Google RecaptchaThis is used to prevent bots and spam. (Privacy Policy)
    AkismetThis is used to detect comment spam. (Privacy Policy)
    HubPages Google AnalyticsThis is used to provide data on traffic to our website, all personally identifyable data is anonymized. (Privacy Policy)
    HubPages Traffic PixelThis is used to collect data on traffic to articles and other pages on our site. Unless you are signed in to a HubPages account, all personally identifiable information is anonymized.
    Amazon Web ServicesThis is a cloud services platform that we used to host our service. (Privacy Policy)
    CloudflareThis is a cloud CDN service that we use to efficiently deliver files required for our service to operate such as javascript, cascading style sheets, images, and videos. (Privacy Policy)
    Google Hosted LibrariesJavascript software libraries such as jQuery are loaded at endpoints on the or domains, for performance and efficiency reasons. (Privacy Policy)
    Google Custom SearchThis is feature allows you to search the site. (Privacy Policy)
    Google MapsSome articles have Google Maps embedded in them. (Privacy Policy)
    Google ChartsThis is used to display charts and graphs on articles and the author center. (Privacy Policy)
    Google AdSense Host APIThis service allows you to sign up for or associate a Google AdSense account with HubPages, so that you can earn money from ads on your articles. No data is shared unless you engage with this feature. (Privacy Policy)
    Google YouTubeSome articles have YouTube videos embedded in them. (Privacy Policy)
    VimeoSome articles have Vimeo videos embedded in them. (Privacy Policy)
    PaypalThis is used for a registered author who enrolls in the HubPages Earnings program and requests to be paid via PayPal. No data is shared with Paypal unless you engage with this feature. (Privacy Policy)
    Facebook LoginYou can use this to streamline signing up for, or signing in to your Hubpages account. No data is shared with Facebook unless you engage with this feature. (Privacy Policy)
    MavenThis supports the Maven widget and search functionality. (Privacy Policy)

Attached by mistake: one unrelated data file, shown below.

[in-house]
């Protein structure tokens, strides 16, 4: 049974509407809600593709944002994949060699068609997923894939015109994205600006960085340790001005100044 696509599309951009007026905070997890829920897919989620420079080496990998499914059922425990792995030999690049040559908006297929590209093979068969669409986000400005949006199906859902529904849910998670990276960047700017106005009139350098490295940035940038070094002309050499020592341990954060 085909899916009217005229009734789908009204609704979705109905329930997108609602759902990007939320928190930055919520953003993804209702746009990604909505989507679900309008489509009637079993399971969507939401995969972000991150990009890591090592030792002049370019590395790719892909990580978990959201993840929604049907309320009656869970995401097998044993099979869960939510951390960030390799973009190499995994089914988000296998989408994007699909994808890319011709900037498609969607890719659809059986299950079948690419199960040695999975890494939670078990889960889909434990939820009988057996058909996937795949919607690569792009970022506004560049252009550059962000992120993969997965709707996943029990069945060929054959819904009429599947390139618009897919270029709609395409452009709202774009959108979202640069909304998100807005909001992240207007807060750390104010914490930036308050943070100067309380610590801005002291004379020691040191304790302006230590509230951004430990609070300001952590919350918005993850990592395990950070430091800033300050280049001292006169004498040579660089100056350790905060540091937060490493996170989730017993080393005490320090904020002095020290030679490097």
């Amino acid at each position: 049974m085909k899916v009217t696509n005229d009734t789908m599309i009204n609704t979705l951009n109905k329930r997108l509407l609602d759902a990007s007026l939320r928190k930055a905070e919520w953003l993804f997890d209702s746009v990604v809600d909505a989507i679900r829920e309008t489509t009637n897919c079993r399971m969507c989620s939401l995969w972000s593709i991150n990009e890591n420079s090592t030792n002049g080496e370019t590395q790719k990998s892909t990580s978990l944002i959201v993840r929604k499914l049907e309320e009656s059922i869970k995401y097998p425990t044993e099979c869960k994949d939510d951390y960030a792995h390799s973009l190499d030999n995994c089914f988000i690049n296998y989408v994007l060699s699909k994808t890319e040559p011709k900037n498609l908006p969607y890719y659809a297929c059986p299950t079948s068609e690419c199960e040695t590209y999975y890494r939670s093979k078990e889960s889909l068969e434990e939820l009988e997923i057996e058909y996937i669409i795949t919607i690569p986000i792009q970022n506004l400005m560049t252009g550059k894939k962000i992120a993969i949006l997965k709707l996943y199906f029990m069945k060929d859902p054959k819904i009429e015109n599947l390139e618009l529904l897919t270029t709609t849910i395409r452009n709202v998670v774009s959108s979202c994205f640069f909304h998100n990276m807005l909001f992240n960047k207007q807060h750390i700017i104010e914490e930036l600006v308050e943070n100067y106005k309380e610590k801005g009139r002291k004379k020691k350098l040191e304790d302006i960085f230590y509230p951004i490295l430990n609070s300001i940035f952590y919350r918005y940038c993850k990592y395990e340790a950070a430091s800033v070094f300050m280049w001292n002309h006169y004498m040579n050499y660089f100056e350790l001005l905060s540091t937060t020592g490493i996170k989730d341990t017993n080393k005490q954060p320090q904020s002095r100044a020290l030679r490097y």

Google AdSenseThis is an ad network. (Privacy Policy)
    Google DoubleClickGoogle provides ad serving technology and runs an ad network. (Privacy Policy)
    Index ExchangeThis is an ad network. (Privacy Policy)
    SovrnThis is an ad network. (Privacy Policy)
    Facebook AdsThis is an ad network. (Privacy Policy)
    Amazon Unified Ad MarketplaceThis is an ad network. (Privacy Policy)
    AppNexusThis is an ad network. (Privacy Policy)
    OpenxThis is an ad network. (Privacy Policy)
    Rubicon ProjectThis is an ad network. (Privacy Policy)
    TripleLiftThis is an ad network. (Privacy Policy)
    Say MediaWe partner with Say Media to deliver ad campaigns on our sites. (Privacy Policy)
    Remarketing PixelsWe may use remarketing pixels from advertising networks such as Google AdWords, Bing Ads, and Facebook in order to advertise the HubPages Service to people that have visited our sites.
    Conversion Tracking PixelsWe may use conversion tracking pixels from advertising networks such as Google AdWords, Bing Ads, and Facebook in order to identify when an advertisement has successfully resulted in the desired action, such as signing up for the HubPages Service or publishing an article on the HubPages Service.
    Author Google AnalyticsThis is used to provide traffic data and reports to the authors of articles on the HubPages Service. (Privacy Policy)
    ComscoreComScore is a media measurement and analytics company providing marketing data and analytics to enterprises, media and advertising agencies, and publishers. Non-consent will result in ComScore only processing obfuscated personal data. (Privacy Policy)
    Amazon Tracking PixelSome articles display amazon products as part of the Amazon Affiliate program, this pixel provides traffic statistics for those products (Privacy Policy)